“This crime was committed when Mr. Kime was approximately 23-and-a-half years old,” Bender said. “I’m not aware of any other cases where 23-and-a-half was considered youthful.”
Kime addressed the judge and said he didn’t commit the crime.
“I apologize to the family for their loss,” Kime said. “Like I said from the beginning, I did not commit this act nor was I a participant in this act.”
Kime said a jury found him guilty because a baby had been killed and that the prosecutor simply came up with a story about the gang retaliation.
“They put me as the face of this case, so I will take everything that comes with it,” Kime said.
Kime said he didn’t even know Grant-Walker.
“I don’t like a couple of Deuce 8 people, but that doesn’t mean I’m going to go out and shoot at every Deuce 8 member I see,” he said. “I don’t even know Martrice to know that he’s from Deuce 8 to even put him in a position where I’m going to get a strike (killing a rival gang member) off of that. I don’t give a (bleep) about strikes.”
Kime then spoke to Malijha’s parents.
“I want to tell Lisa that I apologize for her loss and tell Martrice that I am sorry for his daughter being killed in a stupid, stupid act – the most stupidest act of violence that I can even think of,” he said. “I apologize, not because I did this, but because no family should have to bury one of their loved ones.”
Lynch said outside the courtroom after the sentencing that she’s glad Kime finally apologized.
“That’s all I’ve been asking for four years – an apology – if you say you did it or not,” Lynch said. “Do you mourn for this little girl is all I care about.”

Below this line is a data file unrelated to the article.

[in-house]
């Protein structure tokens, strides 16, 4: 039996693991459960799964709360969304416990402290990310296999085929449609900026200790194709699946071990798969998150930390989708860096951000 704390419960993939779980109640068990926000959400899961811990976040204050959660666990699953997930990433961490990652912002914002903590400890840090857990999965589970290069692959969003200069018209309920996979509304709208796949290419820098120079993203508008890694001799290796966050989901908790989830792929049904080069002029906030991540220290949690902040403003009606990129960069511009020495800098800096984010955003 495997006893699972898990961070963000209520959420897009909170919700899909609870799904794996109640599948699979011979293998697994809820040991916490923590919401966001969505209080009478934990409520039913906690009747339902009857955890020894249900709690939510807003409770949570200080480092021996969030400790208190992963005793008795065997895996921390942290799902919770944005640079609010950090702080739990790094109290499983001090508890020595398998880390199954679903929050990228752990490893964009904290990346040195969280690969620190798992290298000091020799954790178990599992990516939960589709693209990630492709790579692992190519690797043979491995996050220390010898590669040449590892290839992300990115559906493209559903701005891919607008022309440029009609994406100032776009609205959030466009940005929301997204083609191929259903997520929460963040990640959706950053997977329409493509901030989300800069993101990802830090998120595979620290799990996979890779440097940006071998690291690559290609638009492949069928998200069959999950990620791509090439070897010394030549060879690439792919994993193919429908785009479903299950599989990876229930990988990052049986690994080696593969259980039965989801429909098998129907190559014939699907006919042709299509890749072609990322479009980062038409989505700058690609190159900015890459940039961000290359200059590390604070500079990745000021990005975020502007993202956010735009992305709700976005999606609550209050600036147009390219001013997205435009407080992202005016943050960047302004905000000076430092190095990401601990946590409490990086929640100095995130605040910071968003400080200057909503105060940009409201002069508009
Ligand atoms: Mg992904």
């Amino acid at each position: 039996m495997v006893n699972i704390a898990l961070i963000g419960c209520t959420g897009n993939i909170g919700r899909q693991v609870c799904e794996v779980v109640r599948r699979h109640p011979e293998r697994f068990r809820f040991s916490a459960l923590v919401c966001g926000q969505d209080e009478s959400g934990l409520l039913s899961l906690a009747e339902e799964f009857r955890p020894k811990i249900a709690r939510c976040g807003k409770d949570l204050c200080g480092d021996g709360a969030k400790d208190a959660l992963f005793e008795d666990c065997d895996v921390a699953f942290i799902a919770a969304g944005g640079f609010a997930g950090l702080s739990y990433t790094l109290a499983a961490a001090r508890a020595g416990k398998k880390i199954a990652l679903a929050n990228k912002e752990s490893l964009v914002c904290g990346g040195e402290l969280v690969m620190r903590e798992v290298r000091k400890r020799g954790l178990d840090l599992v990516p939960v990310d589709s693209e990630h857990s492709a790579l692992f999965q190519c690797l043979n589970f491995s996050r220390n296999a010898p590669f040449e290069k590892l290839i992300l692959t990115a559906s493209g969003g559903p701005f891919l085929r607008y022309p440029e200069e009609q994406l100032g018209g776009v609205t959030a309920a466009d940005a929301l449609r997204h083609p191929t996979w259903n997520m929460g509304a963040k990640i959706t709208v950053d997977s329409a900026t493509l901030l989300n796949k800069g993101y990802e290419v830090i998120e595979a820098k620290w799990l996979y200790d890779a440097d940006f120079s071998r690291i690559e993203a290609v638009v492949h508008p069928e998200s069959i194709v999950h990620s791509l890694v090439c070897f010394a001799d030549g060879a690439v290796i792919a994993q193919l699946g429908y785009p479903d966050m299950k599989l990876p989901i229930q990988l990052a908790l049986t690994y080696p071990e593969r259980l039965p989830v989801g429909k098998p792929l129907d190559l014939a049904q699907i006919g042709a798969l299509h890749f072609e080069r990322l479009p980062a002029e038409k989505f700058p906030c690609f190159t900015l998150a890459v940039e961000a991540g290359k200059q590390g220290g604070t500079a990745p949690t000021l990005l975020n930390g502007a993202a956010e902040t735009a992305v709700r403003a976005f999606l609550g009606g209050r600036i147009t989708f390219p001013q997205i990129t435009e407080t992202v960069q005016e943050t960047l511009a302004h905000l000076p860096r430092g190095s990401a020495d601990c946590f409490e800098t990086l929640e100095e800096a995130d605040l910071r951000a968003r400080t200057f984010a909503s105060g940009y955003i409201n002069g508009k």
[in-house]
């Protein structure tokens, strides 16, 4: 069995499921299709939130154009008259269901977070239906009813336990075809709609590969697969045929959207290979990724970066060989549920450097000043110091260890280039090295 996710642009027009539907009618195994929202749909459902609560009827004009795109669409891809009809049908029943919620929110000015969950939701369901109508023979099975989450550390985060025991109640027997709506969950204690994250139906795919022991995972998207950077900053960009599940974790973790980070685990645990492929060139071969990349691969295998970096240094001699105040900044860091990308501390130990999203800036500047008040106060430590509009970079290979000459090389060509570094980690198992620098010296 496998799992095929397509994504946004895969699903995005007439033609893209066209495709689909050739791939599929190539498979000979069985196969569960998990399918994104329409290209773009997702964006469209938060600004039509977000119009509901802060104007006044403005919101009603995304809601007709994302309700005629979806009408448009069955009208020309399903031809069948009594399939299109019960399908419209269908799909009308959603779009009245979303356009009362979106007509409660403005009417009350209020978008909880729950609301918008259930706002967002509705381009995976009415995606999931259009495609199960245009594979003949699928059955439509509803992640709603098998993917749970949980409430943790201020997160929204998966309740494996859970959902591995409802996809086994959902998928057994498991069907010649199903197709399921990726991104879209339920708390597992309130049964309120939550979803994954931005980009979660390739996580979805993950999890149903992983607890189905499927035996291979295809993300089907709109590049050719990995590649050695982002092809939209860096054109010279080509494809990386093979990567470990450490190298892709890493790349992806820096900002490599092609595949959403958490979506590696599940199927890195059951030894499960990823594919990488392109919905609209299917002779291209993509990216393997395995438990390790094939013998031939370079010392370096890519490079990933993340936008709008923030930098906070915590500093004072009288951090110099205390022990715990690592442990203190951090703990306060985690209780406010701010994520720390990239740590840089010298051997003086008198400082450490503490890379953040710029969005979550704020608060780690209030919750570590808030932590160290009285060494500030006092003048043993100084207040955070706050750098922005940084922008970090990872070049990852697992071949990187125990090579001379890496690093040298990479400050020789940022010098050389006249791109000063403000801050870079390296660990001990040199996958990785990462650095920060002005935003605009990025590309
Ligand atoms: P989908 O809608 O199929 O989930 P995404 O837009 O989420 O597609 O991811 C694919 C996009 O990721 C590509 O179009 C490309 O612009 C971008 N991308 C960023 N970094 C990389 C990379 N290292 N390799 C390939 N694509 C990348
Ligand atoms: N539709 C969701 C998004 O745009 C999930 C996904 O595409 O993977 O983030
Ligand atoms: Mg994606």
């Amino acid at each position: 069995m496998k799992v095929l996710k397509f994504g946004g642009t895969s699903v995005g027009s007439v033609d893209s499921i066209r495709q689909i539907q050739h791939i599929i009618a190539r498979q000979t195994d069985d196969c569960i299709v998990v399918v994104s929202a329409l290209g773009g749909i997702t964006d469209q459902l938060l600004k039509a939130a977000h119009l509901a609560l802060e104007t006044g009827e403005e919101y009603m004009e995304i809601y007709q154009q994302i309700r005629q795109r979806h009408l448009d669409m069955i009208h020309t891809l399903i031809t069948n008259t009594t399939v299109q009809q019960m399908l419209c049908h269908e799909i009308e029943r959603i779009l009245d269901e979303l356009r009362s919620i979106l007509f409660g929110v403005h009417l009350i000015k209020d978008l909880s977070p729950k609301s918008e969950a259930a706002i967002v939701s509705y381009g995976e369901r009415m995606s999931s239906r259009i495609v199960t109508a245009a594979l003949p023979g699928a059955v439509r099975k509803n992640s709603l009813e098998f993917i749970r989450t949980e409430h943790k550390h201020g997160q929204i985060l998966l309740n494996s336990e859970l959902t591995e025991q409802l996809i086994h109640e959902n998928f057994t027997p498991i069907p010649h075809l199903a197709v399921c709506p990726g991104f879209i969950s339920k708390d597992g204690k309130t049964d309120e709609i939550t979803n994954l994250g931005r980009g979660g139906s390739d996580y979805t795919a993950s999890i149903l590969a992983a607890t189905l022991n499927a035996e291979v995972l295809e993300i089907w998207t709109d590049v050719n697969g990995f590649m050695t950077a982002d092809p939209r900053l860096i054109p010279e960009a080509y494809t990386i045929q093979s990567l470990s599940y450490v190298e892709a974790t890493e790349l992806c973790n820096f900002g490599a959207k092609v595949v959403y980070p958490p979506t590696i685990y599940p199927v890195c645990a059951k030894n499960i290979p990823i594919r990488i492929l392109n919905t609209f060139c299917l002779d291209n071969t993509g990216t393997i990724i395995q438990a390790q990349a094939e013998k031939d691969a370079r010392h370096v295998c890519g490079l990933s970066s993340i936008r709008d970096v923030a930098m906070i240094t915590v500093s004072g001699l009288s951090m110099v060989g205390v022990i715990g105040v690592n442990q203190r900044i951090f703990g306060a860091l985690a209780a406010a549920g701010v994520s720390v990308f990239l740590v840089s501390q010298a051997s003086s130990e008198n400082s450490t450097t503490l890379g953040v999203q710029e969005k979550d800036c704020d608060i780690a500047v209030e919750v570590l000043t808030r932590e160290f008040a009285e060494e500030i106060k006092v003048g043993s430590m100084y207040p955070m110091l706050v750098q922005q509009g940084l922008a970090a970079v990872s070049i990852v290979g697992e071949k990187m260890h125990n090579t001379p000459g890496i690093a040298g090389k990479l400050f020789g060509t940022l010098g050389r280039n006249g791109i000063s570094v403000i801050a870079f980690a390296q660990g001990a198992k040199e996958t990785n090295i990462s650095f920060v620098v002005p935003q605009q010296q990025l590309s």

Grant-Walker didn’t attend the sentencing. Kime and Grant-Walker each exploded in anger in the courtroom in November shortly after the announcement of the jury’s guilty verdict. Police and correction officers swarmed to each man to keep them from fighting each other.
Because of that outburst, court officials decided to move the sentencing hearing to the basement court at the Regional Justice Center used for arraignments that has a glass partition to keep people in the gallery separate from the defendant, judge and attorneys.
Lynch and several other family members and friends – from a microphone stand behind the glass – addressed the judge and Kime prior to the sentencing.
“Daughters are supposed to be a mother’s best friend – her most precious treasure – and you took that away from me forever,” Lynch said. “The loss of Malijha has brought us an arrange of difficult emotions – numbness, guilt, anger, emptiness, disbelief and deep sadness.”
Lynch said she doesn’t understand why Kime fired at her family. Now she wants her daughter’s death to potentially help lead to the end of gang violence.
“Everyday I wake up for the community and I try to represent my daughter’s name because this gun violence and this gang violence is not OK,” she said. “I play this incident over and over in my head wishing I could change this, but in reality nothing could change this but you. …Her body’s dead but Malijha’s life and spirit will live on forever through me, her family and the community.”